In the case of Toppan Holdings Limited ("Toppan") and Abbey Healthcare (Mill Hill) Limited ("Abbey") v Simply Construct (UK) LLP ("Simply") the TCC held that a collateral warranty between Abbey and Simply was not a construction contract and therefore Abbey could not enforce an adjudication between the parties. For parties who may wish to pursue an adjudication on the basis of a collateral warranty, the judgment provides both a cautionary tale and a guide on how best to protect the right to do so.
Simply entered into a design and build contract with Sapphire Building Services Limited ("Sapphire") for the construction of Aarandale Manor, a luxury care home in Mill Hill, London. Sapphire transferred its rights and obligations under the contract to Toppan, the owner of the home, and Toppan entered into a long lease with Abbey, which became the tenant and operator.
Defects arose in the home and Toppan requested that Simply remedy them. When Simply did not, Toppan engaged a third party to carry out the works. Toppan and Abbey both then raised separate adjudication proceedings against Simply to recover their costs. Toppan's adjudication proceeded under the building contract with Simply. Abbey's adjudication proceeded under the Simply-Abbey collateral warranty. Both were awarded damages, but when they sought to enforce the adjudication awards, Simply argued that the Abbey-Simply collateral warranty, which was only executed after the defects had been remedied, was not a construction contract and therefore did not give rise to a right to adjudication.
When is a contract not a construction contract?
The TCC agreed with Simply that the collateral warranty was not a construction contract in terms of the Housing Grants Construction and Regeneration Act 1996 ("HGCRA 1996") and thus did not give rise to a right to adjudicate. In deciding this, the TCC followed a number of points of principle:
- A construction contract need not be wholly or even partly prospective.
- Parliament intended a wide definition for construction contracts, so "peculiarly syntactical analysis" of the statute should be avoided.
- Where a party agrees to carry out and complete construction operations, it will invariably be an agreement "for the carrying out of construction operations", which would be a construction contract under HGCRA 1996.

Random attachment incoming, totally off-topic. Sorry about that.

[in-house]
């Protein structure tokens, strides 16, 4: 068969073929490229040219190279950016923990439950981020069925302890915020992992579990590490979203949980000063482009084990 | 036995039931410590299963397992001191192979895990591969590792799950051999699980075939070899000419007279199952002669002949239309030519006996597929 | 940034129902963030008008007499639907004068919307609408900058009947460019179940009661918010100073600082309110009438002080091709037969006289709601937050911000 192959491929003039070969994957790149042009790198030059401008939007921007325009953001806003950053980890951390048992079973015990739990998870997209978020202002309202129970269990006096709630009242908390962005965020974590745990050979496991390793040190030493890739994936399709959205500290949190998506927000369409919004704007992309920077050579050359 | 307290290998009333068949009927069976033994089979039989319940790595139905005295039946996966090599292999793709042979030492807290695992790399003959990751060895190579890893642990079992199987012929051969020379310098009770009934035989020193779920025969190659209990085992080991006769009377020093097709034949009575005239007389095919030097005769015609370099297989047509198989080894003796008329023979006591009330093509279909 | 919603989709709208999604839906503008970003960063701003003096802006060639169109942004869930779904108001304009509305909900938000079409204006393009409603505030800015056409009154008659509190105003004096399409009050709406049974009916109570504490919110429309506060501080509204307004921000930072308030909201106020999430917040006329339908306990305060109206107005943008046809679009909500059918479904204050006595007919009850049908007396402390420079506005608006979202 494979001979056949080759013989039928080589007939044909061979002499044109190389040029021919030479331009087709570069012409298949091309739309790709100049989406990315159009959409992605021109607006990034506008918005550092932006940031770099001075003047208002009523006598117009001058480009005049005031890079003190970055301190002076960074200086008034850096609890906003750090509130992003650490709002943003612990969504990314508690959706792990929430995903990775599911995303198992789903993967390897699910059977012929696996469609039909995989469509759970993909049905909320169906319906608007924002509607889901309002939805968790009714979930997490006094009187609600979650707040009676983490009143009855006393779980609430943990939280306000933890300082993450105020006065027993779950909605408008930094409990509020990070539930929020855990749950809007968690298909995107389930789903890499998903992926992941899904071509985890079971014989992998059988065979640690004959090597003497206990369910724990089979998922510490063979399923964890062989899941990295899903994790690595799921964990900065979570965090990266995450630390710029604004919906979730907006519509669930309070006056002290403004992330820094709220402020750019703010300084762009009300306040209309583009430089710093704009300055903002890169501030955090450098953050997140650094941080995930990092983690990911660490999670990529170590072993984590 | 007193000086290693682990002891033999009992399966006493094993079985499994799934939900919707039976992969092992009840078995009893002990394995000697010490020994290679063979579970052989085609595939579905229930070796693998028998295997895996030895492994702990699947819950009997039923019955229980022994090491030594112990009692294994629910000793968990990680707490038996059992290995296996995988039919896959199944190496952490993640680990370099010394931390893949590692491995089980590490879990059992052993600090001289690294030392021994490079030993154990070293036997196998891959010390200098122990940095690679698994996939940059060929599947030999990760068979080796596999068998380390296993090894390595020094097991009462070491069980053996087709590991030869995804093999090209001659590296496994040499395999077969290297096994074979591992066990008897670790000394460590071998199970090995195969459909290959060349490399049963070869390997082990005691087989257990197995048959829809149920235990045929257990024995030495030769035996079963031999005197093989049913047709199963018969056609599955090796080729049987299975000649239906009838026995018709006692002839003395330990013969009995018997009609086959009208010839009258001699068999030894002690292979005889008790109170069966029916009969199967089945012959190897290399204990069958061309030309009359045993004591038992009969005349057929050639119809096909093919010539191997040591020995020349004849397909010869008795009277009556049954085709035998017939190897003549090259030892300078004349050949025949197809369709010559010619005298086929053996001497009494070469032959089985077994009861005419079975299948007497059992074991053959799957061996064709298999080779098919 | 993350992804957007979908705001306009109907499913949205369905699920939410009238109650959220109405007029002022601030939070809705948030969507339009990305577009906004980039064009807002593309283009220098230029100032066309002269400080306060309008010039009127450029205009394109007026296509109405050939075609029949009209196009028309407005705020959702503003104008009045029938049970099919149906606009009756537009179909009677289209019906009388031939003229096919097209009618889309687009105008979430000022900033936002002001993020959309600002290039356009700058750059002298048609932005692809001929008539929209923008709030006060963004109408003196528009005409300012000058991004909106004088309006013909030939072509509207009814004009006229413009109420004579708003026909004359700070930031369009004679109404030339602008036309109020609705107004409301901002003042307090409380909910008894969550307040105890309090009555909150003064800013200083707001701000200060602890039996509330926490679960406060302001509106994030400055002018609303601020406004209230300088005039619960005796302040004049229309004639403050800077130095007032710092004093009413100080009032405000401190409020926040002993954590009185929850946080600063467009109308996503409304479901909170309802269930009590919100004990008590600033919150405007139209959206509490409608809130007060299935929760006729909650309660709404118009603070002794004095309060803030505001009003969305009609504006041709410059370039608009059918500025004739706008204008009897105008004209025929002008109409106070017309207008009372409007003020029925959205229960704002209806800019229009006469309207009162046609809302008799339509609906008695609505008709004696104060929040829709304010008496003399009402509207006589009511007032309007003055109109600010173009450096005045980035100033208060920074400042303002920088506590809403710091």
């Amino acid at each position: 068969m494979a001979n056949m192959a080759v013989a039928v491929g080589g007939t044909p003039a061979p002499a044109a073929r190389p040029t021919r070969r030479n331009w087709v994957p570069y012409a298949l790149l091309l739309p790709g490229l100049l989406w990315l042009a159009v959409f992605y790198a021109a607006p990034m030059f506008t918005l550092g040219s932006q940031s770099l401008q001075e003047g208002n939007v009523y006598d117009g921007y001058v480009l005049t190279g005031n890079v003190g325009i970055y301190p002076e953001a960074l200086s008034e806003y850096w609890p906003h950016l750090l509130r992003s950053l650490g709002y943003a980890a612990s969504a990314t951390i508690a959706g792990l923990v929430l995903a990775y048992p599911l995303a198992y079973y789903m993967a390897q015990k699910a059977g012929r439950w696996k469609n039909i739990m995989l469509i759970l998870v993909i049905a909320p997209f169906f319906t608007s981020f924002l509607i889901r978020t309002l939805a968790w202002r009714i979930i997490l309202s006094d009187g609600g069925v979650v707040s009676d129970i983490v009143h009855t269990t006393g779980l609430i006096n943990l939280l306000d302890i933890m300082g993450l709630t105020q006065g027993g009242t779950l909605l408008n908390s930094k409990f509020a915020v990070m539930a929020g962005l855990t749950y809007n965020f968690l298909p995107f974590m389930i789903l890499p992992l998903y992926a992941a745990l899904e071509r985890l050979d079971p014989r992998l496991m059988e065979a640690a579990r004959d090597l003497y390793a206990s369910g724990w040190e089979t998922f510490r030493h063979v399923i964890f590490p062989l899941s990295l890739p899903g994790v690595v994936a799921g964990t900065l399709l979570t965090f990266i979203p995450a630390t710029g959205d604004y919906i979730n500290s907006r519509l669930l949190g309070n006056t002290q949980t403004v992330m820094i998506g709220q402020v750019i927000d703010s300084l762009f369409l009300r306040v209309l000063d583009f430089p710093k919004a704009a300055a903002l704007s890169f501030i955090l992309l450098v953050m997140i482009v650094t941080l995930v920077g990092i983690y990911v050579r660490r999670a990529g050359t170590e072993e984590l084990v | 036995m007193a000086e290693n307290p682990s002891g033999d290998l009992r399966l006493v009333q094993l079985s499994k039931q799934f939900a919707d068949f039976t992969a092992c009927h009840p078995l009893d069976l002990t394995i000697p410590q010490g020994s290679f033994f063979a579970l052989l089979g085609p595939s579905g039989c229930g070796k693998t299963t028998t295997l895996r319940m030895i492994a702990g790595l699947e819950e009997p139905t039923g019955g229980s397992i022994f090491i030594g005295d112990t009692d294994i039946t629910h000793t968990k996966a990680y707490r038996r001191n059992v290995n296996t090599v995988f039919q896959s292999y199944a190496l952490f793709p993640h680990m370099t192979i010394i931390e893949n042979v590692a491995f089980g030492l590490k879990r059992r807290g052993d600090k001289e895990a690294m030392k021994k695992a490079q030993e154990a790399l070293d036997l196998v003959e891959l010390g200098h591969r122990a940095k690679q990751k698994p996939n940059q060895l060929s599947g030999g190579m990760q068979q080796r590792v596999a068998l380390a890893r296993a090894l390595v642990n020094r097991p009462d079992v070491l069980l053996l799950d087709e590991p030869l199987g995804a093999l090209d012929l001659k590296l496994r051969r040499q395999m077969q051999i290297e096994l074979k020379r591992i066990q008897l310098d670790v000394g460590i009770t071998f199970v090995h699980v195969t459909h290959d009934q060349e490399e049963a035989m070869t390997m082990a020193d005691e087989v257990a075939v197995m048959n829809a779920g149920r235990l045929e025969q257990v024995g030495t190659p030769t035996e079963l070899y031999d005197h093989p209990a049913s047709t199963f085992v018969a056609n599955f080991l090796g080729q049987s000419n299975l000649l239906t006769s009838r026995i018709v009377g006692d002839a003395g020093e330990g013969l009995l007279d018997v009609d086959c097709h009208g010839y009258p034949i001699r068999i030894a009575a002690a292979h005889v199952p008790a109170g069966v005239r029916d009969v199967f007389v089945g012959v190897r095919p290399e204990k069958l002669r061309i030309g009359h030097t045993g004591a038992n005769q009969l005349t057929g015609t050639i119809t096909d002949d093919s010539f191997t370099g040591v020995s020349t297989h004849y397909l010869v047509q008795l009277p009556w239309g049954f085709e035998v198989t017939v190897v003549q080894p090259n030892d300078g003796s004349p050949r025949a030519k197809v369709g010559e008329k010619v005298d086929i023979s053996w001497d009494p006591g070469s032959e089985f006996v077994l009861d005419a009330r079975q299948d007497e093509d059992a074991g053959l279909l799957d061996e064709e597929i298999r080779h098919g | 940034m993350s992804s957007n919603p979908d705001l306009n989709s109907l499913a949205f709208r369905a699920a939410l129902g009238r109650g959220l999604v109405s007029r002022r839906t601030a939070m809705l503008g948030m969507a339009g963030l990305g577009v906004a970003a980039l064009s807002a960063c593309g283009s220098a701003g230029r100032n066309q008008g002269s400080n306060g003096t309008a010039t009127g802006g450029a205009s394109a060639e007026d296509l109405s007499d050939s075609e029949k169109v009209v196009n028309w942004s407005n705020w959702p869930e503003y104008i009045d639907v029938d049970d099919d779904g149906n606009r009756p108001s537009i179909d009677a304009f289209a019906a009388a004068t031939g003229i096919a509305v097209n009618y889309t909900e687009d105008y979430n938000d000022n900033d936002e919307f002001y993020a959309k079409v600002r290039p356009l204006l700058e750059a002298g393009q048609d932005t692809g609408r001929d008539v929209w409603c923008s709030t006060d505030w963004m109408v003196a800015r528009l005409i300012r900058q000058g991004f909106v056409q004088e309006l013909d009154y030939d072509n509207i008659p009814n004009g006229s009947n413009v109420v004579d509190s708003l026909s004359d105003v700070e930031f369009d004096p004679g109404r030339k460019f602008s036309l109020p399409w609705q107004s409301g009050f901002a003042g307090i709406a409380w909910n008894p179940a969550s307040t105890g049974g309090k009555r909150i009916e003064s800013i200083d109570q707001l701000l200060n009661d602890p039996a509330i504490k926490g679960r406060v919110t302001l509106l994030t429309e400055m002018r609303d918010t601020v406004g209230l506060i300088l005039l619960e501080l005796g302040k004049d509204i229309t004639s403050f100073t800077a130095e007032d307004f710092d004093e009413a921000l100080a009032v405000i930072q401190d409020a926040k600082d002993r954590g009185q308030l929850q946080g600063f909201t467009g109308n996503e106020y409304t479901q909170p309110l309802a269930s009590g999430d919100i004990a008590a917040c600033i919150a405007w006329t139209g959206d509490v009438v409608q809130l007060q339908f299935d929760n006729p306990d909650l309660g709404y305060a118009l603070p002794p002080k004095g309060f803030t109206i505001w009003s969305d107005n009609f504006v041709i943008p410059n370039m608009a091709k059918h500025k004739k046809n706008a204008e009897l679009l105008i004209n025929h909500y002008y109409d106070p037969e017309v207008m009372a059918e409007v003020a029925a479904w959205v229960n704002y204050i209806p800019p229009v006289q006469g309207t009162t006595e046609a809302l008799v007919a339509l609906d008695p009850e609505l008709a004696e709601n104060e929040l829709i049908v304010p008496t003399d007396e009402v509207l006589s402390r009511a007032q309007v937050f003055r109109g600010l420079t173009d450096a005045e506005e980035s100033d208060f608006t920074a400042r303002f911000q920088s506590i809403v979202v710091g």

- Attention must be paid to the wording and relevant factual background of individual warranties.
The TCC referred to two particular "pointers":
- "A very strong pointer" is "whether or not the relevant Contractor is undertaking to the beneficiary of the warranty to carry out [construction] operations".
- A pointer against the existence of a construction contract "may be that all the works are completed and that the Contractor is simply warranting a past state of affairs as reaching a certain level, quality or standard".
Considering these factors, the TCC held that the Abbey-Simply warranty was not a construction contract and therefore adjudication was not implied into the contract by the HGCRA 1996. When the warranty was executed, it was some four years after practical completion of the build and eight months after completion of the remedial works that were the subject of the adjudication. The warranty was entirely post-construction where no further works were being carried out, a pointer against it being considered a construction contract. Thus, though Abbey could still bring a court action against Simply, it had no right to pursue an adjudication and the adjudication award in its favour was therefore unenforceable.
Protecting the right to adjudication in a collateral warranty
It is clear from the judgment in this case that whether a collateral warranty confers a right to adjudication will turn on the specifics of the case. However, parties who wish to have a right to adjudicate under a collateral warranty should consider the following.
- Express provision - in this case, Abbey sought to imply the right to adjudicate into the collateral warranty because it was not expressed. Had the collateral warranty contained its own adjudication clause then there would have been no debate about whether adjudication was competent. Whether such a clause is appropriate for parties will depend on the warranty in question.
- Early execution - the case suggests that, generally speaking, the earlier a collateral warranty is executed, the greater the chance of it being considered a construction contract and vice-versa. If there are still construction operations to be completed, a warranty will be at least partly prospective and more likely to be deemed an agreement "for the carrying out of construction operations".
- Remedying defects - one of three points of "relevant factual background" in Toppan was that "the remedial works to the disputed defects had been completed by another contractor months before the Abbey Collateral Warranty had been executed". Parties who may wish to argue that a collateral warranty is a construction contract should think carefully about the timing of any remedial works being carried out. Carrying out all works before any collateral warranty is entered into may remove any argument that there are outstanding construction operations, and therefore close off the path to adjudication.
The content of this article is intended to provide a general guide to the subject matter. Specialist advice should be sought about your specific circumstances.